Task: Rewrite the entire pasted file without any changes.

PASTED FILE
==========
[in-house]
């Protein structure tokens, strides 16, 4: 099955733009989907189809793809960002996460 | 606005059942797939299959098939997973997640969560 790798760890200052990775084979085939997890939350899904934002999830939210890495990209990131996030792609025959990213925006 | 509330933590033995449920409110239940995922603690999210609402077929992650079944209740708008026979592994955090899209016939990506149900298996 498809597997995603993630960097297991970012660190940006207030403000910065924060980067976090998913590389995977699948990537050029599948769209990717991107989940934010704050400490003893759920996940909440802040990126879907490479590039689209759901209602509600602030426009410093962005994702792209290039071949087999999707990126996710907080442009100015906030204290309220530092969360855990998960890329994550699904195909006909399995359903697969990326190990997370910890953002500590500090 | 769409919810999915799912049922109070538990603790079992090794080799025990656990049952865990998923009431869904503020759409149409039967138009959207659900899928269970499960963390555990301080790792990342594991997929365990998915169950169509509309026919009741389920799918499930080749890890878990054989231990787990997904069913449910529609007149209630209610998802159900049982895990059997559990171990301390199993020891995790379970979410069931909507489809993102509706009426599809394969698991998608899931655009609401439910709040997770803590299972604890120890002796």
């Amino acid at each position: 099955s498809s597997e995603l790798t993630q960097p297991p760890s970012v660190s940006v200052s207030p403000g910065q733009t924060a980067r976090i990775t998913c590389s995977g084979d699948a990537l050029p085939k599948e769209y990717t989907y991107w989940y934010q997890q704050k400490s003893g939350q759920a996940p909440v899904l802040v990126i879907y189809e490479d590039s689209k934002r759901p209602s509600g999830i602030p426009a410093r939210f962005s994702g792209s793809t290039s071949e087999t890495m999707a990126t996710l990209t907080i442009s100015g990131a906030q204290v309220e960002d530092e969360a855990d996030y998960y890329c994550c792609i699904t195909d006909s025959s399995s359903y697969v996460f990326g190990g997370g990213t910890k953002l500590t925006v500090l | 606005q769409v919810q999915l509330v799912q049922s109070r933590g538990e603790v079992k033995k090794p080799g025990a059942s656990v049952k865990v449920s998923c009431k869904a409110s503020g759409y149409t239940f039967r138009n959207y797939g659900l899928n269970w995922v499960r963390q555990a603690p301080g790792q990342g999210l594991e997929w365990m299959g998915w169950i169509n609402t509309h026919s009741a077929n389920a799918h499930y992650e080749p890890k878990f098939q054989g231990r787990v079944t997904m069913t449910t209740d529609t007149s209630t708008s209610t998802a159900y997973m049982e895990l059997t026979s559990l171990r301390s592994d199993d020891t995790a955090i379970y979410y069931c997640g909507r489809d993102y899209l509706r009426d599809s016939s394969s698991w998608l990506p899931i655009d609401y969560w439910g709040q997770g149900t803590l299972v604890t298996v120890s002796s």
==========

[in-house]
């Protein structure tokens, strides 16, 4: 099955733009989907189809793809960002996460 | 606005059942797939299959098939997973997640969560 790798760890200052990775084979085939997890939350899904934002999830939210890495990209990131996030792609025959990213925006 | 509330933590033995449920409110239940995922603690999210609402077929992650079944209740708008026979592994955090899209016939990506149900298996 498809597997995603993630960097297991970012660190940006207030403000910065924060980067976090998913590389995977699948990537050029599948769209990717991107989940934010704050400490003893759920996940909440802040990126879907490479590039689209759901209602509600602030426009410093962005994702792209290039071949087999999707990126996710907080442009100015906030204290309220530092969360855990998960890329994550699904195909006909399995359903697969990326190990997370910890953002500590500090 | 769409919810999915799912049922109070538990603790079992090794080799025990656990049952865990998923009431869904503020759409149409039967138009959207659900899928269970499960963390555990301080790792990342594991997929365990998915169950169509509309026919009741389920799918499930080749890890878990054989231990787990997904069913449910529609007149209630209610998802159900049982895990059997559990171990301390199993020891995790379970979410069931909507489809993102509706009426599809394969698991998608899931655009609401439910709040997770803590299972604890120890002796």
């Amino acid at each position: 099955s498809s597997e995603l790798t993630q960097p297991p760890s970012v660190s940006v200052s207030p403000g910065q733009t924060a980067r976090i990775t998913c590389s995977g084979d699948a990537l050029p085939k599948e769209y990717t989907y991107w989940y934010q997890q704050k400490s003893g939350q759920a996940p909440v899904l802040v990126i879907y189809e490479d590039s689209k934002r759901p209602s509600g999830i602030p426009a410093r939210f962005s994702g792209s793809t290039s071949e087999t890495m999707a990126t996710l990209t907080i442009s100015g990131a906030q204290v309220e960002d530092e969360a855990d996030y998960y890329c994550c792609i699904t195909d006909s025959s399995s359903y697969v996460f990326g190990g997370g990213t910890k953002l500590t925006v500090l | 606005q769409v919810q999915l509330v799912q049922s109070r933590g538990e603790v079992k033995k090794p080799g025990a059942s656990v049952k865990v449920s998923c009431k869904a409110s503020g759409y149409t239940f039967r138009n959207y797939g659900l899928n269970w995922v499960r963390q555990a603690p301080g790792q990342g999210l594991e997929w365990m299959g998915w169950i169509n609402t509309h026919s009741a077929n389920a799918h499930y992650e080749p890890k878990f098939q054989g231990r787990v079944t997904m069913t449910t209740d529609t007149s209630t708008s209610t998802a159900y997973m049982e895990l059997t026979s559990l171990r301390s592994d199993d020891t995790a955090i379970y979410y069931c997640g909507r489809d993102y899209l509706r009426d599809s016939s394969s698991w998608l990506p899931i655009d609401y969560w439910g709040q997770g149900t803590l299972v604890t298996v120890s002796s």